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Recent Posts

Monday, February 6, 2017 - 2:27pm by Jennifer Ford

The Department of Archives & Special Collections is pleased to announce UM Professor Emeritus Dr. Warren Steel's lecture "The History of Shape-Note Singing Traditions in Mississippi." The event will take place in the JD Williams Library's Department of Archives & Special Collections at noon this Thursday (Feb. 9th) and is free and open to the public. For more information please contact Greg Johnson, gj1@olemiss.edu or call 662.915.7408.

Flyer for Warren Steel's lecture

Friday, February 3, 2017 - 2:46pm by Jennifer Ford

Dr. Frederick Robert Bernard attended the University of Mississippi in the 1870s. He was born in 1850 in Providence, LA (later changed to Lake Providence). He was the son of Dr. Samuel Pennock Bernard and Sarah Gilmore McCay. Samuel Pennock Bernard attended medical school at Heidelberg in Germany. During the Civil War, Frederick Robert Bernard went to stay with family in West Chester, PA. While a student at the University of Mississippi, Frederick Robert Bernard was active in college life, a member of the Hermean Society, Delta Kappa Epsilon, and other organizations. After graduating from the University of Mississippi he earned a medical degree from Tulane and later practiced medicine in Lake Providence until his death in 1922.

Monday, January 30, 2017 - 3:56pm by Jennifer Ford

On Friday, February 3, 2017 at noon in UM's Department of Archives & Special Collections (3rd floor, JD Williams Library) Martín Sassone and Gabriel Grätzer will discuss the fascinating story of how the blues came to Argentina in the late 1930s and influenced major musical developments in the country. Sassone and Grätzer are the authors of Bien al Sur: Historia del Blues en Argentina.

Friday, January 27, 2017 - 9:13am by Jennifer Ford

On January 25, 1973 world-renowned pianist, Lili Kraus, performed in the University of Mississippi's Fulton Chapel before students, faculty, and the community. An international prodigy, Kraus was born in Budapest in 1903. Her musical tutelage began at the Franz Liszt Academy of Music where she received its highest degree and at age seventeen she entered the Budapest Conservatory. She studied with numerous well-known classical musicians during her formative years and soon became a specialist in the works of Mozart and Beethoven. Garnering early critical acclaim after her recordings with violinist Szymon Goldberg, Kraus became a much sought after performer. She began touring Europe, Japan, Australia and South Africa in the 1930s.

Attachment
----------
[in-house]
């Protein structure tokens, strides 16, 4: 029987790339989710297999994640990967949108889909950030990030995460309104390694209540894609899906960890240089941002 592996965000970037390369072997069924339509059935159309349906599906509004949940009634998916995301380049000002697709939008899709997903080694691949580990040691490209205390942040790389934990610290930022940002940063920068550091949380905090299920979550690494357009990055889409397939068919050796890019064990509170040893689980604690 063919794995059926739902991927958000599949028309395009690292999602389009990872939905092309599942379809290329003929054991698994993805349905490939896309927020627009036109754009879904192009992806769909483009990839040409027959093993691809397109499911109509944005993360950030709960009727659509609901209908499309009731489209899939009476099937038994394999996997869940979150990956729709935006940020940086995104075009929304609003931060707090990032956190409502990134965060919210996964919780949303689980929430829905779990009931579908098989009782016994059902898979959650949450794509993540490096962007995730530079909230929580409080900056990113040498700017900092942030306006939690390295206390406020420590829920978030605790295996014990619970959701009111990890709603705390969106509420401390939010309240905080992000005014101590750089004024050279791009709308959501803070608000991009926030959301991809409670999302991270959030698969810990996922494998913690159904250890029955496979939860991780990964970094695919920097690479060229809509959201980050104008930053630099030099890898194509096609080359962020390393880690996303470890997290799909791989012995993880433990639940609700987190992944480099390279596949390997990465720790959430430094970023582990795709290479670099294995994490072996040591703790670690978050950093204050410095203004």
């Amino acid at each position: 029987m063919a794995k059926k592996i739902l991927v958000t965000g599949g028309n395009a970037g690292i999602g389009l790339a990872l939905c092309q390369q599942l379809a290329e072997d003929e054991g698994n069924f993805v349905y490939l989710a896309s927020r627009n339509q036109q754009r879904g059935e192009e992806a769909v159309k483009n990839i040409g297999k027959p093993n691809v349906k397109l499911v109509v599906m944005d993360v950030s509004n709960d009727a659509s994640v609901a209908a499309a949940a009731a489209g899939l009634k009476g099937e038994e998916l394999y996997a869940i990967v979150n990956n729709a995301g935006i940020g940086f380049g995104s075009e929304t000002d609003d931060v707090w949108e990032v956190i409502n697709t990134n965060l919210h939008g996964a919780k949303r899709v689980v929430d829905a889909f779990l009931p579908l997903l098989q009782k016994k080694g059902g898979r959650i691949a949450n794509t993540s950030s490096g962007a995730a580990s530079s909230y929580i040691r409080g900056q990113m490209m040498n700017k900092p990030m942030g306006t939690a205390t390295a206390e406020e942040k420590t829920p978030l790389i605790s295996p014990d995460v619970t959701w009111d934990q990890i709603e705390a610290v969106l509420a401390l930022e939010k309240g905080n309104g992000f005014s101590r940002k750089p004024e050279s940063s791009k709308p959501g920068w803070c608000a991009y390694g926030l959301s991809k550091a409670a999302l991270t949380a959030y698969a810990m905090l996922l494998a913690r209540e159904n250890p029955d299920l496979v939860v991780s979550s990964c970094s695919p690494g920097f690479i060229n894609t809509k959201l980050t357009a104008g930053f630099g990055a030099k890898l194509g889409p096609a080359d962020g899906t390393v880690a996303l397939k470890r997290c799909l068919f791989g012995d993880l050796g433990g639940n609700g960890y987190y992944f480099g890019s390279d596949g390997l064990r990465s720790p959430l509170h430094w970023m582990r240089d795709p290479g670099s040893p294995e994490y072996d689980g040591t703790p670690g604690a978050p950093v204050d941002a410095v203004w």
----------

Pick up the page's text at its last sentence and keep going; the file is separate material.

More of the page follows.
Friday, January 20, 2017 - 4:37pm by Jennifer Ford

What elements of our culture in Mississippi do we all share? Are there jokes, tall tales, songs, and sayings unique to our state that bind us together? What holiday customs or superstitions did our grandparents hold, and where did they come from? These questions and much more are asked by folklorists, who examine elements of culture shared by various groups of people.

The Department of Archives & Special Collections bicentennial exhibit video series began this week. January's video features an engaging discussion of aspects of Mississippi folklore based on some of the department's collections by Blues Curator, Greg Johnson.  

Monday, January 9, 2017 - 3:42pm by Jennifer Ford

This week's blog post is dedicated to the announcement of the opening of the Department of Archives & Special Collections' year-long exhibit, "Mississippi: 200 Years of Statehood." The display showcases archival documents, photographs, sound recordings, ephemera, historic maps, and many other rare items from Mississippi's 200 year history as a state. The University's Communications Department recently released a short article about the exhibit providing more detail. Stay tuned for the soon-to-be-released first installment of the bicentennial exhibit video project, as well as lecture series dates.

Friday, December 2, 2016 - 1:05pm by Jennifer Ford

John Davis Williams retired as Chancellor of the University of Mississippi in 1968 after serving in that position twenty-one years. His tenure was longer than any other chancellor in the history of the institution to date. Williams arrived on the Oxford campus at a time when the University was undergoing rapid change in response to an influx of World War II veterans. He served during the turbulent years of the Joseph McCarthy era and in 1968 left behind an integrated University after more than a century of segregation.

Friday, November 18, 2016 - 10:34am by Jennifer Ford

Historians agree that early migration patterns into the Mississippi Territory began during what is known as the "Great Migration" period (1798-1819). The invention of the cotton gin, rise in slave labor, and promise of economic stability drew many immigrants to the area. However, the War of 1812 and an economic panic in 1819 slowed the process down. Conditions began to improve even before the 1819 panic ended and those seeking better economic prospects poured into the region in even greater numbers. According to historian Charles Lowery, one contemporary traveler in 1816 counted over 4,000 immigrants venturing into the Mississippi Territory during only a nine day period.